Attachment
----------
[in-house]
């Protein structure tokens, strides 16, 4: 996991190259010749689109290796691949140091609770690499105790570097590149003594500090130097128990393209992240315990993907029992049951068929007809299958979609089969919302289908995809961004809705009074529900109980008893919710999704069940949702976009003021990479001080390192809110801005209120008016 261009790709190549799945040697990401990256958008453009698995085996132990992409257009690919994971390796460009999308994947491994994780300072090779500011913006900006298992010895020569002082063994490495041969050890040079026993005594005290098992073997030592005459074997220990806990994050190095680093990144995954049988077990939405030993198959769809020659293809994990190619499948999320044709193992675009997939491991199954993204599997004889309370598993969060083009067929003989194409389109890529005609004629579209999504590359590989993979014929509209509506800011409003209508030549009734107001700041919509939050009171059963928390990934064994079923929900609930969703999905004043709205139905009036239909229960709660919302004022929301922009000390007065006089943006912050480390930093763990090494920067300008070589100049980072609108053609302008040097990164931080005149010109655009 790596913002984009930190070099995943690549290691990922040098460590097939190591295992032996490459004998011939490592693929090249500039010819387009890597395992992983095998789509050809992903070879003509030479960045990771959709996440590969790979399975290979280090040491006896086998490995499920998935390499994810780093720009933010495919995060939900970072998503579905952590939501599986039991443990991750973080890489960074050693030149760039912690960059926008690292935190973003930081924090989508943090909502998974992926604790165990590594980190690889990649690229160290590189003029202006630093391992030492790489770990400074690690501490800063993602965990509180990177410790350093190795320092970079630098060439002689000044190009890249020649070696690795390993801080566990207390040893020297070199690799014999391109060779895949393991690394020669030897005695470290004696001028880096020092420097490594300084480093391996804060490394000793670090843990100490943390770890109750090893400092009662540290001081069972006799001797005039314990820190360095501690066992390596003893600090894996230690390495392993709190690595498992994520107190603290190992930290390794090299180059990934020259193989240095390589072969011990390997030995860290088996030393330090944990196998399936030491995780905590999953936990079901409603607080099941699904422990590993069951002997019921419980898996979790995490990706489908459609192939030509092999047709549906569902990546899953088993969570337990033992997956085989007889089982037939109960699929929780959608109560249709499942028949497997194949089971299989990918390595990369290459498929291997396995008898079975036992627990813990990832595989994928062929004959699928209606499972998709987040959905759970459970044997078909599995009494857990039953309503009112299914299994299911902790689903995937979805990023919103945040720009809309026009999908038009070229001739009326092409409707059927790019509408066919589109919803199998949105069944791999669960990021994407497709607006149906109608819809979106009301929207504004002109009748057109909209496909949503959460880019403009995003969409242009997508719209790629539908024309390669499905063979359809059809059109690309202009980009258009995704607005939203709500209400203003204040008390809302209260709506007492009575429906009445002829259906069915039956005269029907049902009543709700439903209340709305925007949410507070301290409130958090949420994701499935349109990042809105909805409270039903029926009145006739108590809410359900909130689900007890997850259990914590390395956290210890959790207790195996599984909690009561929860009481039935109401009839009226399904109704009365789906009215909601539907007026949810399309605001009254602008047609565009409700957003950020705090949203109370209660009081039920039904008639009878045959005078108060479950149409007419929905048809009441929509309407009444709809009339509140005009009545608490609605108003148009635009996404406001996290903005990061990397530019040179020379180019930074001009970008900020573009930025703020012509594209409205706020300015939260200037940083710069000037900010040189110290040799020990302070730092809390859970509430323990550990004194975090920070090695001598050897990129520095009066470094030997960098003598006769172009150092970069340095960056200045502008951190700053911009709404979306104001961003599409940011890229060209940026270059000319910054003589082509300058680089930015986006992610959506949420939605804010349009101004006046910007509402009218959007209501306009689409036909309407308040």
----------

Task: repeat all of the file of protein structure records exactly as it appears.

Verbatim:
[in-house]
């Protein structure tokens, strides 16, 4: 996991190259010749689109290796691949140091609770690499105790570097590149003594500090130097128990393209992240315990993907029992049951068929007809299958979609089969919302289908995809961004809705009074529900109980008893919710999704069940949702976009003021990479001080390192809110801005209120008016 261009790709190549799945040697990401990256958008453009698995085996132990992409257009690919994971390796460009999308994947491994994780300072090779500011913006900006298992010895020569002082063994490495041969050890040079026993005594005290098992073997030592005459074997220990806990994050190095680093990144995954049988077990939405030993198959769809020659293809994990190619499948999320044709193992675009997939491991199954993204599997004889309370598993969060083009067929003989194409389109890529005609004629579209999504590359590989993979014929509209509506800011409003209508030549009734107001700041919509939050009171059963928390990934064994079923929900609930969703999905004043709205139905009036239909229960709660919302004022929301922009000390007065006089943006912050480390930093763990090494920067300008070589100049980072609108053609302008040097990164931080005149010109655009 790596913002984009930190070099995943690549290691990922040098460590097939190591295992032996490459004998011939490592693929090249500039010819387009890597395992992983095998789509050809992903070879003509030479960045990771959709996440590969790979399975290979280090040491006896086998490995499920998935390499994810780093720009933010495919995060939900970072998503579905952590939501599986039991443990991750973080890489960074050693030149760039912690960059926008690292935190973003930081924090989508943090909502998974992926604790165990590594980190690889990649690229160290590189003029202006630093391992030492790489770990400074690690501490800063993602965990509180990177410790350093190795320092970079630098060439002689000044190009890249020649070696690795390993801080566990207390040893020297070199690799014999391109060779895949393991690394020669030897005695470290004696001028880096020092420097490594300084480093391996804060490394000793670090843990100490943390770890109750090893400092009662540290001081069972006799001797005039314990820190360095501690066992390596003893600090894996230690390495392993709190690595498992994520107190603290190992930290390794090299180059990934020259193989240095390589072969011990390997030995860290088996030393330090944990196998399936030491995780905590999953936990079901409603607080099941699904422990590993069951002997019921419980898996979790995490990706489908459609192939030509092999047709549906569902990546899953088993969570337990033992997956085989007889089982037939109960699929929780959608109560249709499942028949497997194949089971299989990918390595990369290459498929291997396995008898079975036992627990813990990832595989994928062929004959699928209606499972998709987040959905759970459970044997078909599995009494857990039953309503009112299914299994299911902790689903995937979805990023919103945040720009809309026009999908038009070229001739009326092409409707059927790019509408066919589109919803199998949105069944791999669960990021994407497709607006149906109608819809979106009301929207504004002109009748057109909209496909949503959460880019403009995003969409242009997508719209790629539908024309390669499905063979359809059809059109690309202009980009258009995704607005939203709500209400203003204040008390809302209260709506007492009575429906009445002829259906069915039956005269029907049902009543709700439903209340709305925007949410507070301290409130958090949420994701499935349109990042809105909805409270039903029926009145006739108590809410359900909130689900007890997850259990914590390395956290210890959790207790195996599984909690009561929860009481039935109401009839009226399904109704009365789906009215909601539907007026949810399309605001009254602008047609565009409700957003950020705090949203109370209660009081039920039904008639009878045959005078108060479950149409007419929905048809009441929509309407009444709809009339509140005009009545608490609605108003148009635009996404406001996290903005990061990397530019040179020379180019930074001009970008900020573009930025703020012509594209409205706020300015939260200037940083710069000037900010040189110290040799020990302070730092809390859970509430323990550990004194975090920070090695001598050897990129520095009066470094030997960098003598006769172009150092970069340095960056200045502008951190700053911009709404979306104001961003599409940011890229060209940026270059000319910054003589082509300058680089930015986006992610959506949420939605804010349009101004006046910007509402009218959007209501306009689409036909309407308040």